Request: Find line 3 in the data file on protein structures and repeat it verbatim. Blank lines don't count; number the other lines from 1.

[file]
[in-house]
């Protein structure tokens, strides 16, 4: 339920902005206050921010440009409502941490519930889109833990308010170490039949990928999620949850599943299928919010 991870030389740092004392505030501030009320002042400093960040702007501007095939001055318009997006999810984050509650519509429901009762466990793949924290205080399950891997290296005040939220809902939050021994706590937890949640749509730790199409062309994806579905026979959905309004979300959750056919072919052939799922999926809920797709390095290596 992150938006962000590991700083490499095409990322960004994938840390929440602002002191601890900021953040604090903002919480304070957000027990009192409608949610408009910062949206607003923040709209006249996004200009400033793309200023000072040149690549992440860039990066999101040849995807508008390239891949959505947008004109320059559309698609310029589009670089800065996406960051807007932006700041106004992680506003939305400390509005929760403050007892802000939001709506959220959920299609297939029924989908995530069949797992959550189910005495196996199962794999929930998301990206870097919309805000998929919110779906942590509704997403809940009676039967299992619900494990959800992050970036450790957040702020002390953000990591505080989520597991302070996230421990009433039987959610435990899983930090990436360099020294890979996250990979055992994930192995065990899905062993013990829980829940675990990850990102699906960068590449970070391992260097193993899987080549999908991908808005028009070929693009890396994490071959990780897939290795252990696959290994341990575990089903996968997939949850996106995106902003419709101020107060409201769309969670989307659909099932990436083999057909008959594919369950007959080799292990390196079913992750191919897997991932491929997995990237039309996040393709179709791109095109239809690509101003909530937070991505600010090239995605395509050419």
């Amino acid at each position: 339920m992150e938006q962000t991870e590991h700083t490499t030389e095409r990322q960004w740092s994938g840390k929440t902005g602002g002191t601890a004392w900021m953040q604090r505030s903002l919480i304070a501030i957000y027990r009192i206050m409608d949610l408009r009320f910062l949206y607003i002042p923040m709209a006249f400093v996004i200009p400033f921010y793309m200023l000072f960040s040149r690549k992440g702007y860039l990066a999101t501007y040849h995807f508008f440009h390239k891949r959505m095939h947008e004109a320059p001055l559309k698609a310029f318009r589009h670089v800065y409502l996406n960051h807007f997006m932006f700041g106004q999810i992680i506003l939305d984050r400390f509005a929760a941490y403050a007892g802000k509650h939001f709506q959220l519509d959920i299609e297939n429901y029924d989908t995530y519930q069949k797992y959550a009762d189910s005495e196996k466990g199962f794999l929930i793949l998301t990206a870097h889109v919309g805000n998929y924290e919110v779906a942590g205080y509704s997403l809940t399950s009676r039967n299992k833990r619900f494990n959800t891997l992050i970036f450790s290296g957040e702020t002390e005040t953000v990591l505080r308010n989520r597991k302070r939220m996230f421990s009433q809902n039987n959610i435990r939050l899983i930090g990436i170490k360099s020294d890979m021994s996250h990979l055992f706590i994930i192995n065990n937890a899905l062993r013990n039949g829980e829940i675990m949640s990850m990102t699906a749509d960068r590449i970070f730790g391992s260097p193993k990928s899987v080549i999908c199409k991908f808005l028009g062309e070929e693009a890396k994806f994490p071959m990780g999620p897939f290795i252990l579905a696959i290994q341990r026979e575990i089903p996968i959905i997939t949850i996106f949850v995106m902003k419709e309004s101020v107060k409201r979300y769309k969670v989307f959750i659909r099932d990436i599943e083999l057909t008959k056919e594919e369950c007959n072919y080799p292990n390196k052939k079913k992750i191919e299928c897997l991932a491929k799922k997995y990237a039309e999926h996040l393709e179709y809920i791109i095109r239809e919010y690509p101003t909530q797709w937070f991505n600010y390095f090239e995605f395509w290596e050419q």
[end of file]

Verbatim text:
């Amino acid at each position: 339920m992150e938006q962000t991870e590991h700083t490499t030389e095409r990322q960004w740092s994938g840390k929440t902005g602002g002191t601890a004392w900021m953040q604090r505030s903002l919480i304070a501030i957000y027990r009192i206050m409608d949610l408009r009320f910062l949206y607003i002042p923040m709209a006249f400093v996004i200009p400033f921010y793309m200023l000072f960040s040149r690549k992440g702007y860039l990066a999101t501007y040849h995807f508008f440009h390239k891949r959505m095939h947008e004109a320059p001055l559309k698609a310029f318009r589009h670089v800065y409502l996406n960051h807007f997006m932006f700041g106004q999810i992680i506003l939305d984050r400390f509005a929760a941490y403050a007892g802000k509650h939001f709506q959220l519509d959920i299609e297939n429901y029924d989908t995530y519930q069949k797992y959550a009762d189910s005495e196996k466990g199962f794999l929930i793949l998301t990206a870097h889109v919309g805000n998929y924290e919110v779906a942590g205080y509704s997403l809940t399950s009676r039967n299992k833990r619900f494990n959800t891997l992050i970036f450790s290296g957040e702020t002390e005040t953000v990591l505080r308010n989520r597991k302070r939220m996230f421990s009433q809902n039987n959610i435990r939050l899983i930090g990436i170490k360099s020294d890979m021994s996250h990979l055992f706590i994930i192995n065990n937890a899905l062993r013990n039949g829980e829940i675990m949640s990850m990102t699906a749509d960068r590449i970070f730790g391992s260097p193993k990928s899987v080549i999908c199409k991908f808005l028009g062309e070929e693009a890396k994806f994490p071959m990780g999620p897939f290795i252990l579905a696959i290994q341990r026979e575990i089903p996968i959905i997939t949850i996106f949850v995106m902003k419709e309004s101020v107060k409201r979300y769309k969670v989307f959750i659909r099932d990436i599943e083999l057909t008959k056919e594919e369950c007959n072919y080799p292990n390196k052939k079913k992750i191919e299928c897997l991932a491929k799922k997995y990237a039309e999926h996040l393709e179709y809920i791109i095109r239809e919010y690509p101003t909530q797709w937070f991505n600010y390095f090239e995605f395509w290596e050419q």